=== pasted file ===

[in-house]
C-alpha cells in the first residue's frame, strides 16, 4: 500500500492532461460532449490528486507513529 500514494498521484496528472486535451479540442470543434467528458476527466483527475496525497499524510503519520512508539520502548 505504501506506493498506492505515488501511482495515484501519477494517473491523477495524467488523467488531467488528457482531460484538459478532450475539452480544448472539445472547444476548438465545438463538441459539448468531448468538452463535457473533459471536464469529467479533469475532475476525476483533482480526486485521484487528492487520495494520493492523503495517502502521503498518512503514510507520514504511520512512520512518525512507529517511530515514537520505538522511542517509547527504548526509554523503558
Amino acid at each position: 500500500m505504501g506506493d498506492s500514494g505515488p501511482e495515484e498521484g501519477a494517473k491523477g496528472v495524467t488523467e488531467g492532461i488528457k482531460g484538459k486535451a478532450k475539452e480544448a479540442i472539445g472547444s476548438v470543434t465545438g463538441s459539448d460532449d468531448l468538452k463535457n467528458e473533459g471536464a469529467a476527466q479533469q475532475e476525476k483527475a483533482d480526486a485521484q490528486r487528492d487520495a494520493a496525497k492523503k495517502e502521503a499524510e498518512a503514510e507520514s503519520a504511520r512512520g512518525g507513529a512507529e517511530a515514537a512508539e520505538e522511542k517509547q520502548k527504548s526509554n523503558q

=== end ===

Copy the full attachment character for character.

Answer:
[in-house]
C-alpha cells in the first residue's frame, strides 16, 4: 500500500492532461460532449490528486507513529 500514494498521484496528472486535451479540442470543434467528458476527466483527475496525497499524510503519520512508539520502548 505504501506506493498506492505515488501511482495515484501519477494517473491523477495524467488523467488531467488528457482531460484538459478532450475539452480544448472539445472547444476548438465545438463538441459539448468531448468538452463535457473533459471536464469529467479533469475532475476525476483533482480526486485521484487528492487520495494520493492523503495517502502521503498518512503514510507520514504511520512512520512518525512507529517511530515514537520505538522511542517509547527504548526509554523503558
Amino acid at each position: 500500500m505504501g506506493d498506492s500514494g505515488p501511482e495515484e498521484g501519477a494517473k491523477g496528472v495524467t488523467e488531467g492532461i488528457k482531460g484538459k486535451a478532450k475539452e480544448a479540442i472539445g472547444s476548438v470543434t465545438g463538441s459539448d460532449d468531448l468538452k463535457n467528458e473533459g471536464a469529467a476527466q479533469q475532475e476525476k483527475a483533482d480526486a485521484q490528486r487528492d487520495a494520493a496525497k492523503k495517502e502521503a499524510e498518512a503514510e507520514s503519520a504511520r512512520g512518525g507513529a512507529e517511530a515514537a512508539e520505538e522511542k517509547q520502548k527504548s526509554n523503558q